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Child of a Different Language

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Dear Debi,
I care for a 3 ½-year-old who doesn’t speak English. This is his first group experience, and he seems intimidated. How do I help him communicate his needs to me and the other children?
Monica, Culver City, CA
Debi's Tips
Debi Gutierrez
Debi Gutierrez
Host
  • Get to know the child’s family, culture and language
  • Support the child’s native language
  • Provide activities that don’t rely on language interactions
  • Encourage friendships with other children
Expert Advice
Magaly Lavadenz, Ph.D.
Magaly Lavadenz, Ph.D.
Language, literacy and learning specialist
When caring for a child who speaks a different language, it’s essential for the provider to communicate with the parents so the child care provider can get to know the wants and needs of the child. If the child comes from a culture with significantly different food, it’s important to find out from the parents what are the child’s comfort foods. Like with all children, interview the parents to find out the child’s personality traits. The provider should also learn some key phrases in his language, such as “food” and “bathroom.”

While gestures can provide a way for kids to communicate without words, kids still need exposure to language to be able to develop their skills. A provider can do so by playing games in multiple languages. For example, you could play “Simon Says” in both Spanish and English. This way, a Spanish-speaking child can feel welcome and the child won’t be separate from the rest of the group.

Besides teaming a child up with other students who speak his language, make sure to have books in that child’s language. Reading is important, so have the other children exposed to his language too. You should encourage all the children to learn phrases in his language, so it doesn’t seem as foreign to them.

If you are only taking care of one child, you can still expose a child to different cultures through stories. Common childhood stories often have versions written in other cultures. Familiar songs like “Itsy Bitsy Spider” in a different language are also a good way to promote exposure to other cultures too.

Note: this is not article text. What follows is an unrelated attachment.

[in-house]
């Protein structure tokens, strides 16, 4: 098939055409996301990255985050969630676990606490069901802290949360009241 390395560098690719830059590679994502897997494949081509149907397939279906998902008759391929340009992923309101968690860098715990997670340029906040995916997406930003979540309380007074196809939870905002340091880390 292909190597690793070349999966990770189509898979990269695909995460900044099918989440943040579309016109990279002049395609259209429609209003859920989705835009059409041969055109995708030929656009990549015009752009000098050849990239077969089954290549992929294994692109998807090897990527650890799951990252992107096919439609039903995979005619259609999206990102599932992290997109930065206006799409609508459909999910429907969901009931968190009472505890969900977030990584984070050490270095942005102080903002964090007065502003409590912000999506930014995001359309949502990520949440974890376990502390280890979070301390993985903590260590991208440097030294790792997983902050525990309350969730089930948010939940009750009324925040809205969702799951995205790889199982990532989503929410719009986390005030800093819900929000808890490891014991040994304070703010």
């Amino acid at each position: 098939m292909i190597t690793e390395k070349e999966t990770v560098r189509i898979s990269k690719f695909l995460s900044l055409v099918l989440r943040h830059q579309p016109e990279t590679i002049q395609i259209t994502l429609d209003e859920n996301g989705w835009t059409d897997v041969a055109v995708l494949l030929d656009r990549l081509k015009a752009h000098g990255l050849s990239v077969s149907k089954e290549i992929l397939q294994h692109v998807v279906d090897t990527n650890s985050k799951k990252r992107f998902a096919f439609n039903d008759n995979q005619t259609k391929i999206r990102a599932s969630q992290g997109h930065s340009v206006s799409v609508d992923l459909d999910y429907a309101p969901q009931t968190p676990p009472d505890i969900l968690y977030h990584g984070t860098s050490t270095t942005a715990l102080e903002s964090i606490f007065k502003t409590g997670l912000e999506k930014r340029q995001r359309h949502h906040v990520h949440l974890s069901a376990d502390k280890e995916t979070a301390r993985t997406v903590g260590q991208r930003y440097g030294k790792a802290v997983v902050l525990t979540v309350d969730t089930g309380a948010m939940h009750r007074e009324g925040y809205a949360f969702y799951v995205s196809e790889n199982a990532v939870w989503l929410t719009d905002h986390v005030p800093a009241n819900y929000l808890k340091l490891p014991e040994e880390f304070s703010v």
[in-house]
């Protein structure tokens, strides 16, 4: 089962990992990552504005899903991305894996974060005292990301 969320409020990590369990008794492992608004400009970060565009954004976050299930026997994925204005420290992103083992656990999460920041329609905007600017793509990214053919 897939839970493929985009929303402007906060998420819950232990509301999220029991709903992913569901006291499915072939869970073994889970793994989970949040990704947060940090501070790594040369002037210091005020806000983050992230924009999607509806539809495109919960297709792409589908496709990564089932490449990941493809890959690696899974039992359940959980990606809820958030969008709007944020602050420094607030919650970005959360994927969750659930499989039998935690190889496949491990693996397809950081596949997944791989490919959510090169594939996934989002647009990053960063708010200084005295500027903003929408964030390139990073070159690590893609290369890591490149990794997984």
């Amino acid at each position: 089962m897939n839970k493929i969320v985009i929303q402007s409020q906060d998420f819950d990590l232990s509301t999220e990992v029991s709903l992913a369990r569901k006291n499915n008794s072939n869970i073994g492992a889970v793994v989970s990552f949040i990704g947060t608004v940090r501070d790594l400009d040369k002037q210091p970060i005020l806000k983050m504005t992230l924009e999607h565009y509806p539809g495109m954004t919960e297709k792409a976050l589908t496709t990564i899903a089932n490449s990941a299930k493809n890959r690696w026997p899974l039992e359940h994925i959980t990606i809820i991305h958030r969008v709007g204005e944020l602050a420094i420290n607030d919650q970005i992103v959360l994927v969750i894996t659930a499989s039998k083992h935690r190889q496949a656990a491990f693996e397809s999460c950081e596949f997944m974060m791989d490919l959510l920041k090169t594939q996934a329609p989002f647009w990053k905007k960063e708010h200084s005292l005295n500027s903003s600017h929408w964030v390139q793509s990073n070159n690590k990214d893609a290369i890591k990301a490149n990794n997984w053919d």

Try to use little bits of a new language and connect those words to actions, like with the game, “Simon Says.” The reality is that children live in a multicultural world, so you should expose them by sharing language, culture and food.
Child Care provider Comments
Sonnia Corzo
Sonnia Corzo
Child care provider for 6 years, mother of four
Once I cared for a child who spoke a specific tribal dialect. It was challenging to communicate with her because it was neither Spanish nor English. We used signs a lot, but eventually the little girl started picking up Spanish and English. Her mother was only fluent in her dialect so I encouraged the little girl to use her native language.

She ended up speaking English and Spanish with me, and then talking in the dialect with her mom. I encouraged her mother to bring foods from her country, so she brought Guatemalan food; it was a great way for her daughter to share her culture with the other children.
Clarissa August
Clarissa August
Family child care provider for 21 years
When I was a teacher at a daycare center, there was a family with 2 children who spoke an African language. The kids were 2 and 4 and only spoke this language at home. When they came to school, we had to integrate them into the English-speaking environment.

They were really scared when they first started. Their mother said they knew English, but they wouldn’t use it when they were playing with the other kids. But after about 6 months they started using English words and began speaking to the other kids and calling them by their names.
Karolina Ramirez
Karolina Ramirez
Child care provider for 6 years
We have books and activities in Spanish. Sometimes we’ll even watch “Dora The Explorer” and we’ll repeat what she says. Other times we do activities outside and we’ll speak Spanish only. In circle time our kids tell us about their weekends in their native language, and if the other kids don’t understand what is being said, we translate it for them. We also help our kids embrace different languages with food.

Family Portrait Book Featured Activity:
Family Portrait Book
Cooking as a Cultural Activity Featured Video:
Cooking as a Cultural Activity
Topic: Social & Emotional Development
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Related Episodes
Family Differences
Global Citizenship
Culture & Child-Rearing
Supporting the English Learner
Resources
The National Association for the Education of Young Children (NAEYC)
Project Q Kids
Children's Defense Fund
The California Association for Bilingual Education (CABE)
The National Latino Children's Institute (NLCI)
Mr. Rogers on Likenesses and Differences
California Tomorrow
Fun With Languages
Downloads (Get Reader)
Tips on Providing an Environment that Supports All Children pdf
Tips on How to Make Every Child Feel Valued pdf
 
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